Keeping Up with the Tok


Photo by cottonbro from Pexels

Jamie Creasi, Online Staff Writer

TikTok was the social media platform that innumerable teens turned to at the start of the first COVID-19 lockdown back in April of 2020, with a 180% increase in users of ages 15-25. Just hitting one billion monthly users, Tiktok has become one of the fastest-growing social media platforms ever. 

According to the Statista data company, 62% of the 2020 Tiktok audience was comprised of 10 to 29 year-olds. Ever since the start of TikTok, the target audience of the social media platform were Gen-Zers, like all of us. Notably, the “For you” page, generated by an algorithm that will base your feed off the videos you tend to interact with, offers a very personalized experience for most users. 

Nonetheless, there are certain trends on Tiktok that have allowed the platform to be so lively. 

  1. The “What’s living in your head rent-free?” challenge.  As the name suggests, you show a clip of a video that, well, lives in your head rent-free. These clips can be quite disturbing, but more so, quite hilarious. 
  2. The “Tell me something without actually *telling* me” challenge. One could argue that this trend is about showing rather than telling, just like what the English department has been trying to teach us all. This challenge involves showing a specific quality that would instantly allow an audience to recognize the message. 
  3. The “Zoom meeting gone wrong!” challenge. With the COVID-19 pandemic shutting down schools all over the world, relatable content on Zoom’s role in education was (and still is!) extremely commonly viewed on Tiktok. Videos such as “when you accidentally leave your camera on” are only some examples of videos that will give the audience a good laugh, and if they are unfortunate, a flashback. 


These are only a few trends that have been going viral on Tiktok, some reaching over 100 million views in total. But in the midst of the entertainment that Tiktok provides, it is important to recognize how Tiktok has impacted our own community.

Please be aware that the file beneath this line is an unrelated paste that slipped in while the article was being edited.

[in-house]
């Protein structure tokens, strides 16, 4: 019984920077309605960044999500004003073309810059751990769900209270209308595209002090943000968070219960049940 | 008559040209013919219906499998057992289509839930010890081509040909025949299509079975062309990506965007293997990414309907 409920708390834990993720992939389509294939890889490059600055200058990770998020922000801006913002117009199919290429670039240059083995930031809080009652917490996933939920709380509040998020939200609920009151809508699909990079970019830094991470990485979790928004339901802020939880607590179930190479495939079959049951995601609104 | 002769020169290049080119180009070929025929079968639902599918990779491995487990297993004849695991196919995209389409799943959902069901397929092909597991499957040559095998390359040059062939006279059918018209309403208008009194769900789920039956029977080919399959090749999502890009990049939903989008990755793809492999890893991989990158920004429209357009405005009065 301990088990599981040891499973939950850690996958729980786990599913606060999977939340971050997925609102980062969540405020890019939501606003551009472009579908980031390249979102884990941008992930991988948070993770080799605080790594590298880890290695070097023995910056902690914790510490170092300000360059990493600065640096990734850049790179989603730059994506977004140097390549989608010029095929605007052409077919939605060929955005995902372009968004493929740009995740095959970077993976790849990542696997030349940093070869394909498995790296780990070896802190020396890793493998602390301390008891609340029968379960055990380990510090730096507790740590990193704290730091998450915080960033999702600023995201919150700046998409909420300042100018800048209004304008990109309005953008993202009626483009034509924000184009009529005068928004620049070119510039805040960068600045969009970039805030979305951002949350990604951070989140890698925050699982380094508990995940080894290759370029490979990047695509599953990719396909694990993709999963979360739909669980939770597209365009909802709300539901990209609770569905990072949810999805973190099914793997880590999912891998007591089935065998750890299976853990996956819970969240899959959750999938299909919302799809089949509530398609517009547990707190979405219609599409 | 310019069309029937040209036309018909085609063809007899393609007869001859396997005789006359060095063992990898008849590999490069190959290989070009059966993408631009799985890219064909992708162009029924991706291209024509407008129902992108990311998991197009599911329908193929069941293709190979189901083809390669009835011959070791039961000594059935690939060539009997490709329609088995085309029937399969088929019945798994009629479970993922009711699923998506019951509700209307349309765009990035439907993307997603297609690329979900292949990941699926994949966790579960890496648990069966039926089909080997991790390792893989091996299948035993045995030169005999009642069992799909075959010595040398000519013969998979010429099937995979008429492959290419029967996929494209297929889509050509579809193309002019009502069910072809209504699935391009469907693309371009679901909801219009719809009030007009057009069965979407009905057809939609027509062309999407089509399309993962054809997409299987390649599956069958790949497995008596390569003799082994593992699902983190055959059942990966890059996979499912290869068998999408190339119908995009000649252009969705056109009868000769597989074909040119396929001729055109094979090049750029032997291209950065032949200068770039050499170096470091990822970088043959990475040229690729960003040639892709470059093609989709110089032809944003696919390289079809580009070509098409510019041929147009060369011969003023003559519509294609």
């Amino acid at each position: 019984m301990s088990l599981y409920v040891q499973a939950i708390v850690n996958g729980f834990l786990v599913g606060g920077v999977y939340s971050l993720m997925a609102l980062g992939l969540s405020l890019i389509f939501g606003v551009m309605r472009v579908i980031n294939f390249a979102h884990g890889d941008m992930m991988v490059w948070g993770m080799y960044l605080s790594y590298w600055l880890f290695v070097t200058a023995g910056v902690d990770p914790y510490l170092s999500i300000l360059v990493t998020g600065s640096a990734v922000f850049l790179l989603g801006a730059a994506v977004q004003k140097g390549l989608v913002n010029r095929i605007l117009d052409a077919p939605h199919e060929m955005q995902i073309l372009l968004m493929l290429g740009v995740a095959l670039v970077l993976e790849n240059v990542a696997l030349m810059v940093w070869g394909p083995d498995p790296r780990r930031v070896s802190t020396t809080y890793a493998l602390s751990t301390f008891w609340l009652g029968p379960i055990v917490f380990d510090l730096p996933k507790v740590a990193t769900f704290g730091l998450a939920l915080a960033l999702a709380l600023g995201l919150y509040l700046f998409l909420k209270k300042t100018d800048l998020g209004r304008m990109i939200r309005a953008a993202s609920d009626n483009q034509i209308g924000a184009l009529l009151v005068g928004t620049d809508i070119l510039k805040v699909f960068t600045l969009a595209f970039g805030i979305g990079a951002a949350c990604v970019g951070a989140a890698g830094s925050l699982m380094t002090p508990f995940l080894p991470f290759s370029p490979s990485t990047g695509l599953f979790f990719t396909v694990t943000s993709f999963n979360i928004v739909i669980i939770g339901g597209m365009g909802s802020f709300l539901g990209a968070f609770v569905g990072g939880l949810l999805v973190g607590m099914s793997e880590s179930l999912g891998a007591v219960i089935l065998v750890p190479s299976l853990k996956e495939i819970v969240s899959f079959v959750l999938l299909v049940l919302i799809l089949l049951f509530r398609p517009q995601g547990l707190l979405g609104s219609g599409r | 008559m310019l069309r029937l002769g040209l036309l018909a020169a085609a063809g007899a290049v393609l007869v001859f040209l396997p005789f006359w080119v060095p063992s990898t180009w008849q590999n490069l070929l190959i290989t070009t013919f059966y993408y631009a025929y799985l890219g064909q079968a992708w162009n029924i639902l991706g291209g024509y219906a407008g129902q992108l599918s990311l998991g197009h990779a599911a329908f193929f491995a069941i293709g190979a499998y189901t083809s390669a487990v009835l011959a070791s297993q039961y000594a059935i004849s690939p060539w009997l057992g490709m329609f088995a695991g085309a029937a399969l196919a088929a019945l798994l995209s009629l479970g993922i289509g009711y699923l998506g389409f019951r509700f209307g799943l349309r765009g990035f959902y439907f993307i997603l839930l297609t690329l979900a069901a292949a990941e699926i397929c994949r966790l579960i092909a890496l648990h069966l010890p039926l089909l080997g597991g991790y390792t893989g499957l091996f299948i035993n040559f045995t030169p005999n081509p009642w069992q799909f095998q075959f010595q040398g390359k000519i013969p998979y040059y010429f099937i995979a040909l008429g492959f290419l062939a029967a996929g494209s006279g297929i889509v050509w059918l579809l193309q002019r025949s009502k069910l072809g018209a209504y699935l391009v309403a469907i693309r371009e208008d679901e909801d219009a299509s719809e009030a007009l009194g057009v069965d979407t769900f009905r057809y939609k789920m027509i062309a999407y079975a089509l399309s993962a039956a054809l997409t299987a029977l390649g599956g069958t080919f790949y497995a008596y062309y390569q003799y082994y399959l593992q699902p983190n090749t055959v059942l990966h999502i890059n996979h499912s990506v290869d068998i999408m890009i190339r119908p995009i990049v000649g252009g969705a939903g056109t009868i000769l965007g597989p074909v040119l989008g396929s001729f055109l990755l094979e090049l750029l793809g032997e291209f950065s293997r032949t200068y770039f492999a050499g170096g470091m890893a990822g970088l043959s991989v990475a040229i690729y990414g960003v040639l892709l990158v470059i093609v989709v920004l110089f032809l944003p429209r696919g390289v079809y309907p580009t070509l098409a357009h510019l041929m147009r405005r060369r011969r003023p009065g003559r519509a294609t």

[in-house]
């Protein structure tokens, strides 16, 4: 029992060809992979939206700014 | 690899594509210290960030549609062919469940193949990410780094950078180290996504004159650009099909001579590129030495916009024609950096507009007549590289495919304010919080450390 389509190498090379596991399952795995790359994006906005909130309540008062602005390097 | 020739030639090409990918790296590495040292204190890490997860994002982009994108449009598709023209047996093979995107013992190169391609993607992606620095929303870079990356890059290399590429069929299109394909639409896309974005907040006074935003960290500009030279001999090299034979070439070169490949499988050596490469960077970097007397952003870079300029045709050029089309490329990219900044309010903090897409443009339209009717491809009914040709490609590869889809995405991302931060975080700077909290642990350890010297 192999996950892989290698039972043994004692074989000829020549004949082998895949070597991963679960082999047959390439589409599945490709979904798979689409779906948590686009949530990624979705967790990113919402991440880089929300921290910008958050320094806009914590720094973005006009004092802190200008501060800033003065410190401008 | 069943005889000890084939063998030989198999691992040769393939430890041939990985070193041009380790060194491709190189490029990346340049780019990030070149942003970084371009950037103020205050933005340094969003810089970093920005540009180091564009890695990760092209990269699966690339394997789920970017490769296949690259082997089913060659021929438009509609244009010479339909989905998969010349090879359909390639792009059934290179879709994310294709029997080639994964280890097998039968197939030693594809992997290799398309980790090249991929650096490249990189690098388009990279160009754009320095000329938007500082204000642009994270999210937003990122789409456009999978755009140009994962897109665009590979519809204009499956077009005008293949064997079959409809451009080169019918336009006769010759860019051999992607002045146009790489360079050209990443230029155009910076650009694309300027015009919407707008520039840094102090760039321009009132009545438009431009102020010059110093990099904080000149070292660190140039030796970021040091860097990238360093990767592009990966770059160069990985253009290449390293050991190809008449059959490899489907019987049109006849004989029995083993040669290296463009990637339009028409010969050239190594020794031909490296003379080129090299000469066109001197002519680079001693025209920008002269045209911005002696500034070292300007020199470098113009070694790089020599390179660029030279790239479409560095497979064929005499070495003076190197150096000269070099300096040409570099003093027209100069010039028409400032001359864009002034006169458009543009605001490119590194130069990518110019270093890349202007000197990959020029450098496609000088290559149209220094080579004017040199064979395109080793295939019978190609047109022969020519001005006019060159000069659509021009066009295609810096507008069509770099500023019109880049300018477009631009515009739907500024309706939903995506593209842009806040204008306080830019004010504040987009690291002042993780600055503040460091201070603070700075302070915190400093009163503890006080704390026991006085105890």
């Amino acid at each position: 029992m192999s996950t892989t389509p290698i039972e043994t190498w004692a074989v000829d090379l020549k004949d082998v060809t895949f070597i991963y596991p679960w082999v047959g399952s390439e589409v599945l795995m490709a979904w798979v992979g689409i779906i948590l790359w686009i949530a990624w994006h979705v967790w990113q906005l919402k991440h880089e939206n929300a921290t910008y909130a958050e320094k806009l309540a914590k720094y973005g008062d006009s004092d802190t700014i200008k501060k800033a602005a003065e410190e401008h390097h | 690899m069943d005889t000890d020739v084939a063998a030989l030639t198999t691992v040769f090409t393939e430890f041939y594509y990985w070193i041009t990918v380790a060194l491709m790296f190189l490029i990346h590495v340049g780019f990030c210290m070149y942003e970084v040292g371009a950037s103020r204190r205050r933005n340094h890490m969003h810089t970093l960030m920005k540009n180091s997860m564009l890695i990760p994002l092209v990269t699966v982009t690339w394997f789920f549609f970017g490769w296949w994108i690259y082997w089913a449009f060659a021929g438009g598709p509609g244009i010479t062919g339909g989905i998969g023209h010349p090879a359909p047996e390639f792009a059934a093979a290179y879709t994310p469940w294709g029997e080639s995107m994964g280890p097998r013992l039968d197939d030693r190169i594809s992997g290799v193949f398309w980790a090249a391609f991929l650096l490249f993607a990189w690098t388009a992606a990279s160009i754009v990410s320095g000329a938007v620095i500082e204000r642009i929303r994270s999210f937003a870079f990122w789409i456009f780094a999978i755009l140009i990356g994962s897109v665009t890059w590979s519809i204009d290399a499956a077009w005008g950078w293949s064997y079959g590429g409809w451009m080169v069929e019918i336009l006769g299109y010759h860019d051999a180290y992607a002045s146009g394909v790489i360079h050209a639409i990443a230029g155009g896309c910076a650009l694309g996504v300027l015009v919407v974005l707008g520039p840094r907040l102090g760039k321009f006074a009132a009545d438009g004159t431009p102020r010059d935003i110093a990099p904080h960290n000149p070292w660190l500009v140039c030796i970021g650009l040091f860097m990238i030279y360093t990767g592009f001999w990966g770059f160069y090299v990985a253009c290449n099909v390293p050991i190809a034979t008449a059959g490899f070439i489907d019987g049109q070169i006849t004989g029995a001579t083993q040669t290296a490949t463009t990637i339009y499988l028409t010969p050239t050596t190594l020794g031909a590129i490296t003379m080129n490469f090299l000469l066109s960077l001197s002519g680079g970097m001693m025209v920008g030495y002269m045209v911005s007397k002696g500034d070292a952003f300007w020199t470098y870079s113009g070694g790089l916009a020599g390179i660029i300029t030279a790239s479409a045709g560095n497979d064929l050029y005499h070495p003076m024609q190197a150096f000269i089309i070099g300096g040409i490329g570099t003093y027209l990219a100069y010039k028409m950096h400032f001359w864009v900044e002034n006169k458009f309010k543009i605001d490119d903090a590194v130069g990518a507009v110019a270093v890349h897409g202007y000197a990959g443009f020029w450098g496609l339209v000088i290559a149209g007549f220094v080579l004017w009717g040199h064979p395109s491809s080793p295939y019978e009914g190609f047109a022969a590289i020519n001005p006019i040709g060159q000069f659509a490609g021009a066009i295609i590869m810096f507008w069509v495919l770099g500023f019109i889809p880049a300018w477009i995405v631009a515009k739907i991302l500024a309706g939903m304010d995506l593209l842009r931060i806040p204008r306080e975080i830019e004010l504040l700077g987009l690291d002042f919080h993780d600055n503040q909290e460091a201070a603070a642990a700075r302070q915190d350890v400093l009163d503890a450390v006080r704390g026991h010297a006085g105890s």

Other than entertainment, Tiktok is also a platform where knowledge and news are spread. As sophomore Amanda Chen noted, “you can find all different kinds of relatable content, as well as helpful tips on clothing, makeup, hair, etc.” Junior Ava Fong agreed that “Tiktok is definitely an awesome space to make and share creative ideas, whether that be art, video, photos, music, or dance.” In addition, many politicians, such as Kansas State Legislator Christina Haswood and Vice President Kamala Harris, have turned to Tiktok as a way to attract support from members of our generation. Many teachers and educators have also joined TikTok as a fun way to keep students engaged.  

However, there are also inevitable downsides of TikTok as a social media platform. Fong continued, “Tiktok has definitely made the younger generations’ attention spans a bit shorter, which means younger people will most likely be having more and more trouble appreciating longer forms of media. Although this is not a huge problem, it is definitely something that should be noted.” As sophomore Maya Sethurman stated, “Tiktok only too often portrays a falsified and distorted reality of unrealistic beauty standards. It can really negatively affect teenagers, the most vulnerable on the platform.” Chen added on, emphasizing that “it is also dangerous in the sense that it can easily serve as a distraction.” 

It is evident that TikTok has its positive and negative aspects, and it is up to the audience to decide if the benefits outweigh the costs. Regardless, the exponential rise of TikTok has allowed it to serve as a powerful influence in our community, and looking at the road that TikTok is heading on, it will continue to do so.